320 BIOGRAPHICAL MEMOIRS W. MacArthur, Jr., were dominant influences in shaping MacArthur's unique blend of mathematical and ecological in- terests. From ~ 958 to ~ 965, MacArthur advanced from as- sistant professor to full professor at the University of Penn- sylvania. He then moved to Princeton University, where he ended! his career as Henry Fairfielc! Osborn Professor of Biol- ogy. In 1952 he marries! Elizabeth Bayles Whittemore, with whom he had four children (Duncan, Alan, Elizabeth, and Donald). MacArthur began his career with three articles that re- vealec! an unusual power and originality of approach. The first (1955) was the proposal of a way to measure community stability taken from information theory, formalizing for the first time a concept that, until then, could only be expressed through verbal description. Soon afterward (1957) came the celebrated "broken-stick" mocle} of the relative abundance of bird species. Although the specific hypothesis of competition embodied in the bro- ken-stick distribution has been ctisputed and the approach was later dismissed as obsolete by MacArthur himself, we should not overlook the real significance of this contribution, which dicl indeed appear to describe what happens in nature in some as yet imperfectly studied circumstances. In three short pages, MacArthur audaciously confronted a central problem of community ecology that previous writers had scarcely formulated in words. He characterized the issue in such a way as to suggest that the deepest remaining mysteries of natural history can be reached by leaps of the imagina- tion so long as such efforts are ctisciplined by the postula- tional-cleductive method. Reviewers sometimes forget that the broken-stick hypoth- esis was only one of three frequency distributions presented in the article, each derived from a clifferent, competing set of biological hypotheses. The method of multiple working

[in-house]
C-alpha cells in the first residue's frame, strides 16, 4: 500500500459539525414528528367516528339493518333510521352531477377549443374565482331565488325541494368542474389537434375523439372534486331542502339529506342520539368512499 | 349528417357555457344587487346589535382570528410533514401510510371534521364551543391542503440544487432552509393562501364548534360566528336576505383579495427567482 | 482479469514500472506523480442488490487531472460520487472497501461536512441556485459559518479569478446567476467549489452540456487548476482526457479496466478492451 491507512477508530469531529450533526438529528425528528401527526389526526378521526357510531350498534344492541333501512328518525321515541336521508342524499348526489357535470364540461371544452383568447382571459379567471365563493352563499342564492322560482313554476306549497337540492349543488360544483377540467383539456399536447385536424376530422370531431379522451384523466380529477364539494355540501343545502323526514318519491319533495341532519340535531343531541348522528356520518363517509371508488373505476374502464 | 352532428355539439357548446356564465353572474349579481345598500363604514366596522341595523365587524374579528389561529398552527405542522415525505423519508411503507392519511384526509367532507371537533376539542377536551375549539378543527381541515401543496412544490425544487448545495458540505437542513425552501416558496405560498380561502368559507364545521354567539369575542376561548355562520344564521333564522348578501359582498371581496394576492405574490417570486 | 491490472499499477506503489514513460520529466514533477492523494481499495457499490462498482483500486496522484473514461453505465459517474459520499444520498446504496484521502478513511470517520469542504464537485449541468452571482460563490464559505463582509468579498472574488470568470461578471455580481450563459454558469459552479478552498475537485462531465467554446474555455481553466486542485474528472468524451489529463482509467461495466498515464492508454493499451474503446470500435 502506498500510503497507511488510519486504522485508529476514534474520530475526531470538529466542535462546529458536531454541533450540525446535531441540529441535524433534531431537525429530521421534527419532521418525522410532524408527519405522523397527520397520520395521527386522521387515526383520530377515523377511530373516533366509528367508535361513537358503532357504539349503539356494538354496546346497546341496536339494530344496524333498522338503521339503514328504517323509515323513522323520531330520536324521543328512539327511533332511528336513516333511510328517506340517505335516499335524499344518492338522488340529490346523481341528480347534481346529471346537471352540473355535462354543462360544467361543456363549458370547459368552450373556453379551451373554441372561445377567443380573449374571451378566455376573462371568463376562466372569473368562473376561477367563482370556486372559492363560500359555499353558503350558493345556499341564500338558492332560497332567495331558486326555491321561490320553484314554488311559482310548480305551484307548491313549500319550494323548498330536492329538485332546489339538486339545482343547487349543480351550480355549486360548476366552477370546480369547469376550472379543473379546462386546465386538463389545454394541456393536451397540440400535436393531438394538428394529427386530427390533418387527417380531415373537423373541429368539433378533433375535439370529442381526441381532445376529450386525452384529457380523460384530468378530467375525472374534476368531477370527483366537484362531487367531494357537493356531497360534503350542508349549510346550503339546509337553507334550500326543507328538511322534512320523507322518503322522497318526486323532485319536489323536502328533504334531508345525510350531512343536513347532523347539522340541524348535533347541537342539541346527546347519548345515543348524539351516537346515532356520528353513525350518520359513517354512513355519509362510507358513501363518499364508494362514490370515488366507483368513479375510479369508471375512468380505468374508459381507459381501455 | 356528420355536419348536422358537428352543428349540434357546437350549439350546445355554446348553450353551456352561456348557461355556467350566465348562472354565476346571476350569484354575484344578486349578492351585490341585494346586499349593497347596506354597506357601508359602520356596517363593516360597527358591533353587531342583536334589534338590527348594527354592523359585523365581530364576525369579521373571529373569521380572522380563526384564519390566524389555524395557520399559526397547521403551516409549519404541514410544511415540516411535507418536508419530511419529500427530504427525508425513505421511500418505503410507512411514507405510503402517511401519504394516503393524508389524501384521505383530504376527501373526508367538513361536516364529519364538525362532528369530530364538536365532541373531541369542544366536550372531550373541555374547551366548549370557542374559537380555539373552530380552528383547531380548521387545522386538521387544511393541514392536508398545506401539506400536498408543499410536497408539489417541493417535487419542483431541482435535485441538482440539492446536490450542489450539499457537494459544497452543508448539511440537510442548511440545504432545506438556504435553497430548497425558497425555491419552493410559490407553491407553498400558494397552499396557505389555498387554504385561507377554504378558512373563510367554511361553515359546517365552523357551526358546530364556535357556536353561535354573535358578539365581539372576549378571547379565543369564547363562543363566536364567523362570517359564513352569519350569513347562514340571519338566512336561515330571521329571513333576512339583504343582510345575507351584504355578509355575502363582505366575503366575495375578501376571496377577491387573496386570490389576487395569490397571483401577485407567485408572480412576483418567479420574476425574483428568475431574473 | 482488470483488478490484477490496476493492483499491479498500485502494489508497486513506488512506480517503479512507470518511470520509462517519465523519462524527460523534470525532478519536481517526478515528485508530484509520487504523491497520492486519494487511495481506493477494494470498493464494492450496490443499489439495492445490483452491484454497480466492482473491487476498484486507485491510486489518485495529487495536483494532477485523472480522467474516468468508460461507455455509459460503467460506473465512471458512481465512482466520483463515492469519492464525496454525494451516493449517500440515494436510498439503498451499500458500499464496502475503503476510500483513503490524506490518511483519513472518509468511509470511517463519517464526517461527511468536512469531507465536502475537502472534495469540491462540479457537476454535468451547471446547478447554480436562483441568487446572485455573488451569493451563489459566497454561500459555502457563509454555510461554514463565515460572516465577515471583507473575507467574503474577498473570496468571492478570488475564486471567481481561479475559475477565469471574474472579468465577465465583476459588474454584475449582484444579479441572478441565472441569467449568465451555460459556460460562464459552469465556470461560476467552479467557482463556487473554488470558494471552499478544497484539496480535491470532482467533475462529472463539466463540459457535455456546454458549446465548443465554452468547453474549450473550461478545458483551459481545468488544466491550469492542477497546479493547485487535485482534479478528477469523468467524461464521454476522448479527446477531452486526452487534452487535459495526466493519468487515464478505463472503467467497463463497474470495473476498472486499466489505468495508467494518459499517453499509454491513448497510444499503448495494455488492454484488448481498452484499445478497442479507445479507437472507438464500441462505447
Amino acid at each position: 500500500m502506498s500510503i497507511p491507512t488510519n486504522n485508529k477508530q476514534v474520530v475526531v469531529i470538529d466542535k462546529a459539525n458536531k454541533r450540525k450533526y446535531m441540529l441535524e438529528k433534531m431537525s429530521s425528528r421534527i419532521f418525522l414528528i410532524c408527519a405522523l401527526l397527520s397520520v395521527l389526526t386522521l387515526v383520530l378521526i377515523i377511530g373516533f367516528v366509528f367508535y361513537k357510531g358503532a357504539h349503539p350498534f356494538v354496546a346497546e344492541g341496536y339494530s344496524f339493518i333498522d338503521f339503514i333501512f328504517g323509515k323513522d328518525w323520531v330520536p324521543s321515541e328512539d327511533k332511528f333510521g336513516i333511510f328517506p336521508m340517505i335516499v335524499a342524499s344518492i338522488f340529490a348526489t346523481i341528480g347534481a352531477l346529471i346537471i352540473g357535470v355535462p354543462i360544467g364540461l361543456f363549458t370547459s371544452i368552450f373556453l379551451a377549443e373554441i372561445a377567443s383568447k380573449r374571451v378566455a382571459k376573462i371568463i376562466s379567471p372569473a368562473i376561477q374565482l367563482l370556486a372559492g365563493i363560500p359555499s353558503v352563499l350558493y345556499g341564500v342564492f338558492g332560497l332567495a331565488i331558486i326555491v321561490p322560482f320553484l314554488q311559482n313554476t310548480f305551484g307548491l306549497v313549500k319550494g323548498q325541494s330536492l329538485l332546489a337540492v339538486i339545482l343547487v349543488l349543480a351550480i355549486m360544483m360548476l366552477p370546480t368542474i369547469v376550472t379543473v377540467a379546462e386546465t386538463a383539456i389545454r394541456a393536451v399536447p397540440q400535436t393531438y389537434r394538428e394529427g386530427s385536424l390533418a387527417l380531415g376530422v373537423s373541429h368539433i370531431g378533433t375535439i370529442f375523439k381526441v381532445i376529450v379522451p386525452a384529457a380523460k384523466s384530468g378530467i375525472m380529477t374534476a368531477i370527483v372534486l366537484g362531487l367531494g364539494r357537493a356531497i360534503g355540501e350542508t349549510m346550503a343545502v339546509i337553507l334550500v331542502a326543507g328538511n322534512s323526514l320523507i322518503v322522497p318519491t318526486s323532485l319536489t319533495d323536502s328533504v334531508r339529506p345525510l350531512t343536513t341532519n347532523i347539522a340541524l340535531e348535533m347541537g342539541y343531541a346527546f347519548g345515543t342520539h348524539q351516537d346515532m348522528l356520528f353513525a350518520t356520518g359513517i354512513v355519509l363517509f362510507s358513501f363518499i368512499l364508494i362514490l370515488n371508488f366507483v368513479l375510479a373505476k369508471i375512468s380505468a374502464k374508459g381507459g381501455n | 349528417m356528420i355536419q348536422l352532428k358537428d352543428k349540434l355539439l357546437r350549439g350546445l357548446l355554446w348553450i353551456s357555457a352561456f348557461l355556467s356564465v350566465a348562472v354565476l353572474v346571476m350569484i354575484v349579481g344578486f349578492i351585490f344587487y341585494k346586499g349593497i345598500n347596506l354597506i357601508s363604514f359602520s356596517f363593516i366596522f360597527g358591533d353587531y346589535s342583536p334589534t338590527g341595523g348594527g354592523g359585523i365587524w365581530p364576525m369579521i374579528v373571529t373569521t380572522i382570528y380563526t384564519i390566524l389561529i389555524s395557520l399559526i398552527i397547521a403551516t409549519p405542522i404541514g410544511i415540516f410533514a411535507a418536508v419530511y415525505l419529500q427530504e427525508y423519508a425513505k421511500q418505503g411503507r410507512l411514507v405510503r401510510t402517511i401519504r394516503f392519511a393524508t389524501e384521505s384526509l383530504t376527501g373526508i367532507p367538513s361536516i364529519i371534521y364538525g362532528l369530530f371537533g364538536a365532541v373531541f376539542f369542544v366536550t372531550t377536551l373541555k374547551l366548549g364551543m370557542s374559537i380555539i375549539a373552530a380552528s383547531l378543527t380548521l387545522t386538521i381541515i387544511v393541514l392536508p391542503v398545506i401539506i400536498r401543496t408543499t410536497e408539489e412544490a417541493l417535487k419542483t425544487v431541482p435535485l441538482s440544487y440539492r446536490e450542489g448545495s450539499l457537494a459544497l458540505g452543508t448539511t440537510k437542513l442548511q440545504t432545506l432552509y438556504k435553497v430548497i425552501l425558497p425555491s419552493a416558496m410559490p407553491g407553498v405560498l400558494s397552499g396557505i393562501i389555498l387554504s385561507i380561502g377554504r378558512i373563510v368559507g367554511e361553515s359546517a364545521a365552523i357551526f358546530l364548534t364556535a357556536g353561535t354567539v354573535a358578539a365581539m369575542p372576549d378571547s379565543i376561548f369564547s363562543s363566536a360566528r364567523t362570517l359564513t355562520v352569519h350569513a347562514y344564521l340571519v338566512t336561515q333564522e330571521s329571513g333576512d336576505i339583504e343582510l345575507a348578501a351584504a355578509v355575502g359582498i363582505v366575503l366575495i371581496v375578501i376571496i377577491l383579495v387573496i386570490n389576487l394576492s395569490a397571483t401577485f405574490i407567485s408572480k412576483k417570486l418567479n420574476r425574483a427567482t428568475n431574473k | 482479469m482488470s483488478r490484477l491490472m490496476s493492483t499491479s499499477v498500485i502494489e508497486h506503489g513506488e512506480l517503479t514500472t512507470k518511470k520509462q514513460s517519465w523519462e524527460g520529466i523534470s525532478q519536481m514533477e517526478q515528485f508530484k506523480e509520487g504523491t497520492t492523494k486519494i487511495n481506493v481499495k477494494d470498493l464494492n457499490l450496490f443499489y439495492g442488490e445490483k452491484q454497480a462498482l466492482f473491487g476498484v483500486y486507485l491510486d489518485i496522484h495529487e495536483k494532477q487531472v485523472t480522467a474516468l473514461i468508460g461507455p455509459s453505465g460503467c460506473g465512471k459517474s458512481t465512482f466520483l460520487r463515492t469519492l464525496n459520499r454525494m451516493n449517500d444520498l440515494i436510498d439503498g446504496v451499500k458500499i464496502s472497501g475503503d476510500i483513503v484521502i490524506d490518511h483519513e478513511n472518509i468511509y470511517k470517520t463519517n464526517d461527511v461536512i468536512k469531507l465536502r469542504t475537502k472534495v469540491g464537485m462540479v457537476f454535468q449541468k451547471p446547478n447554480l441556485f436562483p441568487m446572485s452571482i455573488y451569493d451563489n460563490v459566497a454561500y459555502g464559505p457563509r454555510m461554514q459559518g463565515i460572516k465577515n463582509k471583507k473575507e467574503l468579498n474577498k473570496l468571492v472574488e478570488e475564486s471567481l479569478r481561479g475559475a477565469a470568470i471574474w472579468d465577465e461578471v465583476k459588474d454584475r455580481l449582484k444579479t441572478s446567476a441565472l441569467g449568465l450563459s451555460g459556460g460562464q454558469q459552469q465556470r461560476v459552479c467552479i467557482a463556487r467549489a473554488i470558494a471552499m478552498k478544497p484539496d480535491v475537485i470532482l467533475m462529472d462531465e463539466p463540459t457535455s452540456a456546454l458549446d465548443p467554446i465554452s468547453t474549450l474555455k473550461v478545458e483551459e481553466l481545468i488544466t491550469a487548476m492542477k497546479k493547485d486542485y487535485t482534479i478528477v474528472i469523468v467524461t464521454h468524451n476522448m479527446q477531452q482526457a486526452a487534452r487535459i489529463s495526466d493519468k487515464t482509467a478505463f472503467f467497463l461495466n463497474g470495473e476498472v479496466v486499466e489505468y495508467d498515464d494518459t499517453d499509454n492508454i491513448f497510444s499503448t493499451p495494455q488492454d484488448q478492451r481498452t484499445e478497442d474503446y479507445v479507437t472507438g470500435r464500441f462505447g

ROBERT HELMER MACARTHUR 321 hypotheses was thereby introduced to this branch of ecolog- ical theory. The 1957 article set the tone for all of Mac- Arthur's later work. Inevitably, his approach was condemned by some ecologists as oversimplification, butright or wrong in particular applications it energized a generation of young population biologists and transformed a large part of ecology. MacArthur's third early contribution was an elegant anal- ysis of niche division in warblers (19581. For this somewhat more conventional study, he received the Mercer Award of the Ecological Society of America. The warbler stucly re- vealecl the real secret of MacArthur's success, his almost unique status as a mathematician-naturalist. He was a math- ematician of professional gra(le, having been trained in the discipline before commencing the formal study of ecology. He shared the conviction of pure mathematician G. H. Harcly, whom he resemblec! very much in temperament anct philosophy, "that a mathematician was a maker of patterns of ideas, and that beauty ant! seriousness were the criteria by which his patterns shouIcl be judged." In conversation, MacArthur would say that the best sci- ence comes, to a great extent, from the creation of de novo ant! heuristic classification of natural phenomena. "Art," he enjoyed quoting Picasso, "is the lie that helps us to see the truth." But MacArthur was also a born naturalist. He watcher! . birds with the patience and skill of a professional ornitholo- gist, visited the tropics as often as he could, and delightecl in the encIless facts of natural history, which were temporarily exempted from his Cartesian scalpel. The store of random information thus accumulated and the shadowy play of its many patterns were the real inspiration of his theoretical work. The decade of the 1960s was a period of intense activity for Robert MacArthur. While serving on the faculty of the